Smith: I think they did.  Yeah.  There was a trip to the Mayo Clinic in between.

Smith: Todd Maturnich, who’s thoroughly professional and discreet, was a little uncomfortable in talking to us and wound up giving us one of the best stories.  It was maybe three months before the President died.  It was the last time he came out of the Eisenhower Medical Center.  And the agents picked him up and they said, “Now, we’ll go home.”  He said, “No, we’re going to the In-and-Out Burger.”  And they went to the In-and-Out Burger, he gets out of the van, he walks into the In-and-Out Burger, and he stands in line to get his burger.

Bresnahan: I’ve got a story about McDonalds.  This is when he was still playing golf when he was younger.  He was playing in Palm Desert, I don’t know which course he came from but one of the courses in Palm Desert, and the three men he was with wanted to go to lunch.  And President Ford was always in a hurry, he wanted to get back, he had things to do at the desk, and so forth, and he didn’t want to sit down and have a two hour lunch.  So, he said, “Okay, fine.  Let’s go to McDonald’s and get a hamburg’” is what he used to call them.  So, I was in the car and he said, “Let’s pull into McDonalds” and there was one right there in Palm Desert.  So we pull into McDonalds, we got out of the car, and I am with him, I just followed him in because this is totally off the record, we don’t know what’s going to happen.  We follow him in and he gets in line and he gets up to this little girl and this young girl wasn’t even born in 1977, so she has no idea who this gentleman is in front of her.  And he goes, “What do you have?”  And she points like this at the menu which is behind her.  She’s looking at him and he’s looking at the menu.  “That’s what we got.”  And he looks up there and he goes, “Can I get a hamburg’?”  And she goes, “Yes, sir.”  And so he ordered a hamburger and a Coke or whatever he got and she never knew that she had served the former President of the United States.  It was quite funny because he knew about McDonalds but he likely had never been inside before because he didn’t really know the system.  So it was probably similar to the In-and-Out Burger story.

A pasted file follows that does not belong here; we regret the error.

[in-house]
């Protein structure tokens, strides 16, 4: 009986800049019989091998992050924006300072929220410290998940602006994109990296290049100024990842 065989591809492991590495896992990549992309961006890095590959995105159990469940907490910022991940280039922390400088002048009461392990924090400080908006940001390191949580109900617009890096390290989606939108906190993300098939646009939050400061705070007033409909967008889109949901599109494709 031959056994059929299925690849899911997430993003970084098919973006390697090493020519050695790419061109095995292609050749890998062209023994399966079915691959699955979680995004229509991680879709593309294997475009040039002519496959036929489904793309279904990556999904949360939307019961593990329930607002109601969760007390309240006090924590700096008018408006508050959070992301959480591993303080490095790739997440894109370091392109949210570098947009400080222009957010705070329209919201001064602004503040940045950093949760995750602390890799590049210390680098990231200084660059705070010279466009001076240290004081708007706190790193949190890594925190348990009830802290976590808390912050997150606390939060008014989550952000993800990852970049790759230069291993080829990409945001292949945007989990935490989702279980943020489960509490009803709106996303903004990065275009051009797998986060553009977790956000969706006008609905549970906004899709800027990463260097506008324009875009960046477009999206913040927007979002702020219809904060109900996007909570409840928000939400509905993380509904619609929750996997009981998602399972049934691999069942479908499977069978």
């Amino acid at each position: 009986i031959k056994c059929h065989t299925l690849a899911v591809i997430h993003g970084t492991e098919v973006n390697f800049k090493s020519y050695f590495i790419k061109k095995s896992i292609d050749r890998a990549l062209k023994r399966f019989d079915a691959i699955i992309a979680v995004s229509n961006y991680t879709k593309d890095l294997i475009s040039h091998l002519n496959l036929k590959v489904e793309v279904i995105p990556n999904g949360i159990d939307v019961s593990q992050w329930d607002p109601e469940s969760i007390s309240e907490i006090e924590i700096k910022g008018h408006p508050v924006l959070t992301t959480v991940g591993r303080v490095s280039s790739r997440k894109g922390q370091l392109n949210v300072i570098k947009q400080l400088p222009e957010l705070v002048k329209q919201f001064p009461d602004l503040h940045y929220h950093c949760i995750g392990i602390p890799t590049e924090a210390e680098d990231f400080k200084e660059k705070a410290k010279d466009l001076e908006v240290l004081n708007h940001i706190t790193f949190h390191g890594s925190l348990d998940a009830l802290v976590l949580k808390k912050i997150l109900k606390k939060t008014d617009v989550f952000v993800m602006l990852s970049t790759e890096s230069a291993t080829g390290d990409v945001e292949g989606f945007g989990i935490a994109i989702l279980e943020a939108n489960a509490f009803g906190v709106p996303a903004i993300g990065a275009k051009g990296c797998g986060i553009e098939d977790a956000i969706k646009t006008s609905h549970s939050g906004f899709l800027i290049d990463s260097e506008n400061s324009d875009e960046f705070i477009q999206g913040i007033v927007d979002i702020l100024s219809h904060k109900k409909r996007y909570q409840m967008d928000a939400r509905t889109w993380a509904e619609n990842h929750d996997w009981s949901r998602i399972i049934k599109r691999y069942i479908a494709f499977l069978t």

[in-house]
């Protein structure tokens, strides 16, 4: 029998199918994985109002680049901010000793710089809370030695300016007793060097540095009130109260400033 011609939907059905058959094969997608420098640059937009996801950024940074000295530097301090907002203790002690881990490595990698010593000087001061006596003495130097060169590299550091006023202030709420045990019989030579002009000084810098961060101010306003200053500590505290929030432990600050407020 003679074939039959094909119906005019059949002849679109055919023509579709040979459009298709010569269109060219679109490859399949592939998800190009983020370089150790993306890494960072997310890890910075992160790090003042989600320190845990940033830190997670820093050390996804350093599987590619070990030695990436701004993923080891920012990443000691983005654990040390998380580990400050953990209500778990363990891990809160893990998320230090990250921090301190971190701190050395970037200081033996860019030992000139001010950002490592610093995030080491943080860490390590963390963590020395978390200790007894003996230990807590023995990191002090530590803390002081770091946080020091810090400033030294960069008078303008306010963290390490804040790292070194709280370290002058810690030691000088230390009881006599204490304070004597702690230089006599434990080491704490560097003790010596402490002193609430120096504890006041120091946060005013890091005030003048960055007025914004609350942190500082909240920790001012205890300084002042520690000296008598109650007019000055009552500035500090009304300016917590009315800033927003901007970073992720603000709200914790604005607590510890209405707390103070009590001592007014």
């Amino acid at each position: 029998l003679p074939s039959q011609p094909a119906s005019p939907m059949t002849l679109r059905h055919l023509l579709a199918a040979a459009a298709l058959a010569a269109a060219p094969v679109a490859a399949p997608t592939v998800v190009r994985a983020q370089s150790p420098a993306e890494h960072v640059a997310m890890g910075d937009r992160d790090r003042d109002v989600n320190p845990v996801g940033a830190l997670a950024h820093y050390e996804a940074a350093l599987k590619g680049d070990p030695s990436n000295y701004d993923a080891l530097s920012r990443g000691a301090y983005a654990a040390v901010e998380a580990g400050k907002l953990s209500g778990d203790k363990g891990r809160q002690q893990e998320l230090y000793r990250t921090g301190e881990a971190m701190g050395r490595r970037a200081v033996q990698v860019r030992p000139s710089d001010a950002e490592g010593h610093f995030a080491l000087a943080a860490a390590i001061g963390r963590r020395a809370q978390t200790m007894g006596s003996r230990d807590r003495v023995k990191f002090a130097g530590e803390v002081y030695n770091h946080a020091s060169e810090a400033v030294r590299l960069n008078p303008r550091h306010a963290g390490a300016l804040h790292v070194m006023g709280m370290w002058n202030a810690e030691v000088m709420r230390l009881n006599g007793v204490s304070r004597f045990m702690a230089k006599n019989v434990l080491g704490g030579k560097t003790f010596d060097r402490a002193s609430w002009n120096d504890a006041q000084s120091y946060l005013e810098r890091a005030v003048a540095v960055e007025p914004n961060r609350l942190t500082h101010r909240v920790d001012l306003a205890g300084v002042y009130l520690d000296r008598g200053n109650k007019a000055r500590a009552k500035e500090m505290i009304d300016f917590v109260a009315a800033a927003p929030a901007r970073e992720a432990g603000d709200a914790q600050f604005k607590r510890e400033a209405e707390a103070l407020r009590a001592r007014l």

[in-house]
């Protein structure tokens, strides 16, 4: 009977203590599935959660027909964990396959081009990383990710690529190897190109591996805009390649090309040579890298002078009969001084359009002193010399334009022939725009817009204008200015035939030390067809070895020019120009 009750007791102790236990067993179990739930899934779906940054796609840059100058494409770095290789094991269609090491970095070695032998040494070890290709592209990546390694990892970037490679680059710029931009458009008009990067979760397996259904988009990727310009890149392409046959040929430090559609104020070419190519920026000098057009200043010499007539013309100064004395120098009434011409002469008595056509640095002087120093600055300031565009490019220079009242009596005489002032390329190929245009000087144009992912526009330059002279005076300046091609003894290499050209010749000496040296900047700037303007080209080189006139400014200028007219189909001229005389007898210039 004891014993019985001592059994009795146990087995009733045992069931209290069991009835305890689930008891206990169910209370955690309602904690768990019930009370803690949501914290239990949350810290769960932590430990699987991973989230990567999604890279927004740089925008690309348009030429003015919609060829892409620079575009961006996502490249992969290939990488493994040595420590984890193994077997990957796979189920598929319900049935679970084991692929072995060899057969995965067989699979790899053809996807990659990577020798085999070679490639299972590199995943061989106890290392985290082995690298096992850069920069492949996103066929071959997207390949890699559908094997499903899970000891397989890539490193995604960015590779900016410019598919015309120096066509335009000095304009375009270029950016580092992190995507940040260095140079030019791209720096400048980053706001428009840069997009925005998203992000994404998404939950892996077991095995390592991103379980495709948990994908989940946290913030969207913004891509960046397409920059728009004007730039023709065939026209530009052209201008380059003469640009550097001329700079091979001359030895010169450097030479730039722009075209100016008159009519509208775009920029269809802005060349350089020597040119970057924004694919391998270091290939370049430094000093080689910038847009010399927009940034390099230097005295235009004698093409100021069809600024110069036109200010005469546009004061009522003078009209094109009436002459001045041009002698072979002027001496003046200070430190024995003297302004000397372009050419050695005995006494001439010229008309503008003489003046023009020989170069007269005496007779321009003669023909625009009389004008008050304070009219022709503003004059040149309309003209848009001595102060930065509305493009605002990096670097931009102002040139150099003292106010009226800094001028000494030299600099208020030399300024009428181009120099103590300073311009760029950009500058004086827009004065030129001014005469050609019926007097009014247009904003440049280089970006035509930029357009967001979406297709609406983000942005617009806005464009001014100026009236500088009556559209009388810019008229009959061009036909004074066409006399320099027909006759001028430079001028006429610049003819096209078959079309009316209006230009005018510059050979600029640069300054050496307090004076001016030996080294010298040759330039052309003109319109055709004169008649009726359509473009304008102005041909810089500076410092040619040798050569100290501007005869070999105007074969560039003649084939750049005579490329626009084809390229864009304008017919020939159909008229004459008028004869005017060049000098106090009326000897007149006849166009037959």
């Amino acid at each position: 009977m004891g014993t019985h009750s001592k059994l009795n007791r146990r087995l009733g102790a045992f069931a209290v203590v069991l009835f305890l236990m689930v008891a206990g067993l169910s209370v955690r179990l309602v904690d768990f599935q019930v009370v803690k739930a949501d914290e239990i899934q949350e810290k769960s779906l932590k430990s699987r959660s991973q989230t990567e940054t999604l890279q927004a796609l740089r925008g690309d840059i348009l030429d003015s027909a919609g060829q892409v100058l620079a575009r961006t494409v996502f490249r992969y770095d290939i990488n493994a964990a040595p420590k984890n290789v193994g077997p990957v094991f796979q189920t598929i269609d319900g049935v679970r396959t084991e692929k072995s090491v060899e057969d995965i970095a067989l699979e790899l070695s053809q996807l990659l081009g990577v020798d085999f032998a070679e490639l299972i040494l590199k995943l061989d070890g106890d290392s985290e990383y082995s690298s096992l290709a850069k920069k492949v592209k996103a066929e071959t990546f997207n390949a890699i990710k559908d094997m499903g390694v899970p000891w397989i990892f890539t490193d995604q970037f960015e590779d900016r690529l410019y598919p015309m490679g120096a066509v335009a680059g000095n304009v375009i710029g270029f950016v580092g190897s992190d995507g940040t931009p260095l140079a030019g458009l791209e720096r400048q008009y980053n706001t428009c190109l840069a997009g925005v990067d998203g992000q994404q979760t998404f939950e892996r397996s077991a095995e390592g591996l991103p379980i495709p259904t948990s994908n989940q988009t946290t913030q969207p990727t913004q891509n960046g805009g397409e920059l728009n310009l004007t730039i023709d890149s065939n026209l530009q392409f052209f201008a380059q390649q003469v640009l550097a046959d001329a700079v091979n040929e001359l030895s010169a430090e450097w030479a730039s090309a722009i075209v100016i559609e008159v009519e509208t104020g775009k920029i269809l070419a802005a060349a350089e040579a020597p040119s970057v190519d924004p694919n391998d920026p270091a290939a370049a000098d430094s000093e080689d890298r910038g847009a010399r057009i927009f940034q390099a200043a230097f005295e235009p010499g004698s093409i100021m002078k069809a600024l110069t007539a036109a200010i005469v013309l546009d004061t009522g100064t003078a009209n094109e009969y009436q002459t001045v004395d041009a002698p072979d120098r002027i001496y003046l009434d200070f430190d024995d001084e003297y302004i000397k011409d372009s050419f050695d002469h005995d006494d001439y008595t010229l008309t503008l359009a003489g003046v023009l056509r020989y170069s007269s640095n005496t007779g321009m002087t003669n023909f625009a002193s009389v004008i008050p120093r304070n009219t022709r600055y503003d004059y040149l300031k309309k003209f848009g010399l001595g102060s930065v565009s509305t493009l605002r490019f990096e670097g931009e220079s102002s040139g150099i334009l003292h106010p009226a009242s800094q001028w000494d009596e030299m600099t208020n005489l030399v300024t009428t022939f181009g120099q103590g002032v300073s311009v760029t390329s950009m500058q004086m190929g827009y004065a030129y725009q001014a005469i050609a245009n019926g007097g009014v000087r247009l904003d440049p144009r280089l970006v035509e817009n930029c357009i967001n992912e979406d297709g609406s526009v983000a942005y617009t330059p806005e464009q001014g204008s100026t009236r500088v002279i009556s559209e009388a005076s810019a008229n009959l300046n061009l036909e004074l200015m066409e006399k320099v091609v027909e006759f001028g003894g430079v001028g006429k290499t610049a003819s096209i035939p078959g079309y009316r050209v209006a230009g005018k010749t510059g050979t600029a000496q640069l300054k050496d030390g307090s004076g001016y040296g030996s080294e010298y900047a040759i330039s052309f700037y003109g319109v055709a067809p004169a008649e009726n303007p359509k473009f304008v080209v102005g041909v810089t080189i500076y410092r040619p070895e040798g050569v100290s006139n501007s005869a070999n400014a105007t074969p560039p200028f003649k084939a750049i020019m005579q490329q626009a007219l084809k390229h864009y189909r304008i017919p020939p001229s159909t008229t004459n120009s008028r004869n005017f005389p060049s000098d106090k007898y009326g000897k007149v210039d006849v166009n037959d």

Smith: Now, when you’re out with him in the limo did you radio back to the command post and say, “Change of plans.  We’re going to McDonalds”?

Bresnahan: Yes.

Smith: And what did they say?  “Okay”?

Bresnahan: Yes. It’s no problem if we didn’t know we were going there, nobody else knows we’re going there.  So we’re not too concerned when we do these off the record type things.

Smith: So when you sent the report that you’re going to McDonalds, did they come back and say “______”?

Bresnahan: No, they were used to that.  They might have radioed back and said, “Bring us back a Big Mac.”

Smith: They knew the system.

Bresnahan: Yes, they know the system.  Those things were always kind of funny because when he would get out in the public and into a routine that he wasn’t used to, it was funny to watch him.

Smith: I assume even just getting on a plane you’re surrounded by people and presumably a lot of them recognized him.

Bresnahan: Well, as former president, I traveled with him a lot, just like Larry did.  And I would always make sure for my own sanity and my own protection that we had the seats that he liked.  He wouldn’t ask me to do it, but I knew that if I wanted to have a comfortable trip without him being upset, I’d better find the right seats.  He’d travel first class on a commercial and he liked to sit at the bulkhead if there was leg room, because he couldn’t sit like this with his knees bent because it would hurt his knees.  So, depending on what the aircraft was, where he would like to sit.  I would try to call the airline prior and make sure we were in the seats we belonged in.  And sometimes you didn’t tell the airlines who it was, but since you’re a first class customer, they treated us pretty good.  I said, “Well, my friend that I’m traveling with” because sometimes he would travel under his own name.  Sometimes he would travel under other names.

Smith: Really?